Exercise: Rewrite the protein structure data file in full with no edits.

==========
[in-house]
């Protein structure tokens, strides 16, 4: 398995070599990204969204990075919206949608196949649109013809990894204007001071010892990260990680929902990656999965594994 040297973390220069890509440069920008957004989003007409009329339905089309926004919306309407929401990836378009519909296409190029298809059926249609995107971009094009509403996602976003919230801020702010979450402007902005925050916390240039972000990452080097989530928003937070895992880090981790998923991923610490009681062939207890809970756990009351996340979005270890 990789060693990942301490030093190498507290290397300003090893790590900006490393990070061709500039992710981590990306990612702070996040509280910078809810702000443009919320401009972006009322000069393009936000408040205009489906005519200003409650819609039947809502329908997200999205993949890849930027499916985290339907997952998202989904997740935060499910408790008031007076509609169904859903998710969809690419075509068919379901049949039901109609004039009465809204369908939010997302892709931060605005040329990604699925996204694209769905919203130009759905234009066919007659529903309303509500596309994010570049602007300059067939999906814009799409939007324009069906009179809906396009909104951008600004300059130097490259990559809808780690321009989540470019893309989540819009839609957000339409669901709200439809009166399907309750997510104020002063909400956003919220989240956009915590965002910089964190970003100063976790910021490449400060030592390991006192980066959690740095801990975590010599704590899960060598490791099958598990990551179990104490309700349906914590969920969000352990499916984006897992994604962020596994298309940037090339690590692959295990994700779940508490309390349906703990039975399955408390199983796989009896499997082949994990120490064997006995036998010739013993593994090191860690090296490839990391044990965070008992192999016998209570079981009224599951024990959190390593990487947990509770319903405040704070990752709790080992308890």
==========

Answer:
[in-house]
């Protein structure tokens, strides 16, 4: 398995070599990204969204990075919206949608196949649109013809990894204007001071010892990260990680929902990656999965594994 040297973390220069890509440069920008957004989003007409009329339905089309926004919306309407929401990836378009519909296409190029298809059926249609995107971009094009509403996602976003919230801020702010979450402007902005925050916390240039972000990452080097989530928003937070895992880090981790998923991923610490009681062939207890809970756990009351996340979005270890 990789060693990942301490030093190498507290290397300003090893790590900006490393990070061709500039992710981590990306990612702070996040509280910078809810702000443009919320401009972006009322000069393009936000408040205009489906005519200003409650819609039947809502329908997200999205993949890849930027499916985290339907997952998202989904997740935060499910408790008031007076509609169904859903998710969809690419075509068919379901049949039901109609004039009465809204369908939010997302892709931060605005040329990604699925996204694209769905919203130009759905234009066919007659529903309303509500596309994010570049602007300059067939999906814009799409939007324009069906009179809906396009909104951008600004300059130097490259990559809808780690321009989540470019893309989540819009839609957000339409669901709200439809009166399907309750997510104020002063909400956003919220989240956009915590965002910089964190970003100063976790910021490449400060030592390991006192980066959690740095801990975590010599704590899960060598490791099958598990990551179990104490309700349906914590969920969000352990499916984006897992994604962020596994298309940037090339690590692959295990994700779940508490309390349906703990039975399955408390199983796989009896499997082949994990120490064997006995036998010739013993593994090191860690090296490839990391044990965070008992192999016998209570079981009224599951024990959190390593990487947990509770319903405040704070990752709790080992308890």